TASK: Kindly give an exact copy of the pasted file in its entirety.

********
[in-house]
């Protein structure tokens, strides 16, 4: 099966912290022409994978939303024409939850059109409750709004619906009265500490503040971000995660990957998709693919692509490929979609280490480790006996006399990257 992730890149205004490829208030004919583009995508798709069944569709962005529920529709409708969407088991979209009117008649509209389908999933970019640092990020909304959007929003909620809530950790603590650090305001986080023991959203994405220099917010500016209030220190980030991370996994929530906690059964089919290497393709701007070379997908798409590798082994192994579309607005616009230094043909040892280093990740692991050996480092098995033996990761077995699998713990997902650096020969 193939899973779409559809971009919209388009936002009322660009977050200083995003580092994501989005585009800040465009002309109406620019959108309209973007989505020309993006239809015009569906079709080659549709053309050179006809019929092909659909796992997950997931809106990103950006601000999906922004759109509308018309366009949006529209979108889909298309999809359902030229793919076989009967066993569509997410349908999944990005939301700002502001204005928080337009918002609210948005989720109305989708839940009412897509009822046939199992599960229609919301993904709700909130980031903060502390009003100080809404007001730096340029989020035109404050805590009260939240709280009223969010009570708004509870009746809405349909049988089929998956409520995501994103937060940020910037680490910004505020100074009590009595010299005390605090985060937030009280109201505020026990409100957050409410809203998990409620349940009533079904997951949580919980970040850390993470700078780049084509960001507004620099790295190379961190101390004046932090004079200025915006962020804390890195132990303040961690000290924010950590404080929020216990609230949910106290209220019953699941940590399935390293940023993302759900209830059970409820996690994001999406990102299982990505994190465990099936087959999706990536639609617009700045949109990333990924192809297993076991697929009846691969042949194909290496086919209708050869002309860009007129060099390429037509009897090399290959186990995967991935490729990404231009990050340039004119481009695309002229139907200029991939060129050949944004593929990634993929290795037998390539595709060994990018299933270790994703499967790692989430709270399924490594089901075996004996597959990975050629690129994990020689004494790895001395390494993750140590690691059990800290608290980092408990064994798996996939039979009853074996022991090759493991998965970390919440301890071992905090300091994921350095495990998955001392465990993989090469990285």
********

[in-house]
């Protein structure tokens, strides 16, 4: 099966912290022409994978939303024409939850059109409750709004619906009265500490503040971000995660990957998709693919692509490929979609280490480790006996006399990257 992730890149205004490829208030004919583009995508798709069944569709962005529920529709409708969407088991979209009117008649509209389908999933970019640092990020909304959007929003909620809530950790603590650090305001986080023991959203994405220099917010500016209030220190980030991370996994929530906690059964089919290497393709701007070379997908798409590798082994192994579309607005616009230094043909040892280093990740692991050996480092098995033996990761077995699998713990997902650096020969 193939899973779409559809971009919209388009936002009322660009977050200083995003580092994501989005585009800040465009002309109406620019959108309209973007989505020309993006239809015009569906079709080659549709053309050179006809019929092909659909796992997950997931809106990103950006601000999906922004759109509308018309366009949006529209979108889909298309999809359902030229793919076989009967066993569509997410349908999944990005939301700002502001204005928080337009918002609210948005989720109305989708839940009412897509009822046939199992599960229609919301993904709700909130980031903060502390009003100080809404007001730096340029989020035109404050805590009260939240709280009223969010009570708004509870009746809405349909049988089929998956409520995501994103937060940020910037680490910004505020100074009590009595010299005390605090985060937030009280109201505020026990409100957050409410809203998990409620349940009533079904997951949580919980970040850390993470700078780049084509960001507004620099790295190379961190101390004046932090004079200025915006962020804390890195132990303040961690000290924010950590404080929020216990609230949910106290209220019953699941940590399935390293940023993302759900209830059970409820996690994001999406990102299982990505994190465990099936087959999706990536639609617009700045949109990333990924192809297993076991697929009846691969042949194909290496086919209708050869002309860009007129060099390429037509009897090399290959186990995967991935490729990404231009990050340039004119481009695309002229139907200029991939060129050949944004593929990634993929290795037998390539595709060994990018299933270790994703499967790692989430709270399924490594089901075996004996597959990975050629690129994990020689004494790895001395390494993750140590690691059990800290608290980092408990064994798996996939039979009853074996022991090759493991998965970390919440301890071992905090300091994921350095495990998955001392465990993989090469990285």